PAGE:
Telecommunication is transmission of signals over a distance for the purpose of communication. In earlier times, this may have involved the use of smoke signals, drums, semaphore, flags or heliograph. In modern times, telecommunication typically involves the use of electronic devices such as the telephone, television, radio or computer. Early inventors in the field of telecommunication include Alexander Graham Bell, Guglielmo Marconi and John Logie Baird. Telecommunication is an important part of the world economy and the telecommunication industry's revenue was estimated to be $1.2 trillion in 2006.

Historical forms of communication:

* Telegraph

* Telephone

* Radio

* Television

New forms of communication:

* Internet

* Local area network

* Wireless communication


Pakistan at the time of its inception in 1947 owned a meagre telecom base with just 14,000 operational telephone lines. Telecom service was meant just to meet the needs of country administration. The year 1962 saw the first sector change when Post Telegraph & Telephone services were separated by establishing independent T&T and Postal Departments. Since the mid-1980s, a number of countries including Pakistan overhauled telecommunications sector, to arrange mobilize additional capital, improve performance of operating enterprises and respond to rapidly growing pressures for more varied services. To begin, Pakistan in 1990 also started taking gradual sector reform measures within the existing legal and regulatory framework. In line with emerging trends, private sector participation and deregulation initiatives were taken between 1989-91.The Telegraph and Telephone (T&T) Department was converted into Pakistan Telecommunication Corporation on 15th December 1990 by delegating the powers to the Board of Directors for better functioning of the telecommunication system in the country. In 1994 in order to further liberalize and open the telecom industry and to transfer the telecommunication services to private sector and the matters connected thereto the Presidential Ordinance “Telecommunication Ordinance, 1994 (Ordinance LI of 1994)” was promulgated on 13th July 1994. To promote, maintain fair competition and regulate the telecom industry and telecom services the regulatory bodies “The Pakistan Telecommunication Authority (PTA)”, “Frequency Allocation Board (FAB) and “National Telecommunication Corporation (NTC)” were established.

The Pakistan Telecommunication Ordinance 1994 provides a legal framework for active participation of the private sector in the development of telecommunication services. The Act also provides a legal base for the establishment of the following :

1. Pakistan Telecommunication Authority -- (PTA) mandate was to regulate the telecom sector .

2. The Frequency Allocation Board (FAB) was made responsible for frequency spectrum management and its monitoring..

3. National Telecomm Corporation was set up to provide telecommunication services to public sector (Govt & Defence) organizations.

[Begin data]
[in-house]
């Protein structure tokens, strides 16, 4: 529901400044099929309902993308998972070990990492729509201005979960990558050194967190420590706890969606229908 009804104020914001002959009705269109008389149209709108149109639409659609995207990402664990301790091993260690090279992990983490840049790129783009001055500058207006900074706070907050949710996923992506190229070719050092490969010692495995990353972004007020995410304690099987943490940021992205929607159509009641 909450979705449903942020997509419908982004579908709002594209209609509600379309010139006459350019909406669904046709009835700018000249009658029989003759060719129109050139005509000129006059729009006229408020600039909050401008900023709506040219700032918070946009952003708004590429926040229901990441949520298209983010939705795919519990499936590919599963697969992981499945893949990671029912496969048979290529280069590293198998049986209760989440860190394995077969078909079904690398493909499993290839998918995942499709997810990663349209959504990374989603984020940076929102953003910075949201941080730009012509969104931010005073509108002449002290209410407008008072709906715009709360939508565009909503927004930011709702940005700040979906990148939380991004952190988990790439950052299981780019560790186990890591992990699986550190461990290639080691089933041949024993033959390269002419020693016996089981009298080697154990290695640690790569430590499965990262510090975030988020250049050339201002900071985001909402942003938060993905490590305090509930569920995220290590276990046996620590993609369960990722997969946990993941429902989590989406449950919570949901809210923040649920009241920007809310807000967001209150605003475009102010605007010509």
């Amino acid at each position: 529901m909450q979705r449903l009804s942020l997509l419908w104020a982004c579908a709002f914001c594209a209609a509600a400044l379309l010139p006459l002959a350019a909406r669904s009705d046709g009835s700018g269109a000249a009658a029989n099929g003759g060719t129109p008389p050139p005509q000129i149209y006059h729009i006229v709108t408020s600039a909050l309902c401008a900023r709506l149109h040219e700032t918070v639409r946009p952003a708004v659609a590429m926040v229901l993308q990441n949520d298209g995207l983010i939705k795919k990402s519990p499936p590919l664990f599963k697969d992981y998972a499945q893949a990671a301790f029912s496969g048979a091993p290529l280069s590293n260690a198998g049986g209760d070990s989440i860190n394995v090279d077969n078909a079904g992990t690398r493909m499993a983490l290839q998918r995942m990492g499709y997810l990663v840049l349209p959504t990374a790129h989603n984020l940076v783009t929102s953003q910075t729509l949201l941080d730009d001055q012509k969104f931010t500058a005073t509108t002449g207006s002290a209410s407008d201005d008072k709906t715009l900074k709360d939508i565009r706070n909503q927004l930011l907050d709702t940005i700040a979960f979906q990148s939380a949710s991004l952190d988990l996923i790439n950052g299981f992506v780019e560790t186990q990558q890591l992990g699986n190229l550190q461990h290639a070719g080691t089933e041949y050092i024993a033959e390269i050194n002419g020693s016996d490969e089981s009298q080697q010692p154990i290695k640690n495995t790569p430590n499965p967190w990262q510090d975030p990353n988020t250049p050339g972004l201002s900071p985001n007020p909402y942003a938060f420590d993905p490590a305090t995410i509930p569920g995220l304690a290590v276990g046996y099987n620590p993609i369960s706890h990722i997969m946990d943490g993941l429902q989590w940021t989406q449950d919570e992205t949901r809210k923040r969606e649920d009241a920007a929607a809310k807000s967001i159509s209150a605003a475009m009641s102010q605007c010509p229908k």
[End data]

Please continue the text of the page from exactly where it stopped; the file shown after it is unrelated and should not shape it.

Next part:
4. Pakistan Telecommunication Employees Trust (PTET) was created as a trust to takeover statutory function to disburse pension and other benefits to the employees of the PTCL.

5. Pakistan Telecommunication Company Limited (PTCL) was incorporated as a public limited company , with the objective of providing domestic and international telecommunication and related services. About 95% of the assets and liabilities of PTC, at net book value, were transferred to PTCL whereas the remaining 5% assets were vested in PTA, FAB, NTC and PTET. The vesting of assets to new entities took place with effect from 1st January 1996.

6. Pakistan Telecom Foundation [PTF] was formed in 1997 to defend the Data Network sector against private sector data network operators.

7. By 1999 PakNet / Pak Data Comm was split of from Pakistan Telecom Foundation to look after the pure Data Network sector and Pakistan Telecom Foundation was left with retired PTCL engineers to run more mundane and less specialized engineering of Laying Telecom Cables.

8. More recently [ 1994-2003 ]as Private cellular operators [ PakTel, Instaphone, Mobilink] raced ahead with Mobile Voice Networks [ both AMPS and GSM] , PTCL launched their private Mobile Network company Ufone.

9. More recently PTCL is trying to enter the area of Hybrid Fiber Cable [ HFC] -TV networks after the initial launch of WorldCall's HFC networks in Lahore and Karachi affluent suburbs. By first quarter of 2003 these payphones numbered 21,000.

10. Arfeen which started with Instaphone Wireless and Supernet Data Networks [ Frame-Relay Networks ] has launched Telecard Pay phone initially using land lines from PTCL . In 2000 it launched fixed wireless [ using CDMA technologies] payphones in Karachi under the name "Foree Fone & Na Taar Na Intizzar" . By first quarter of 2003, these payphones were operating from Karachi , Lahore and Islamabad at a total number of 50,000.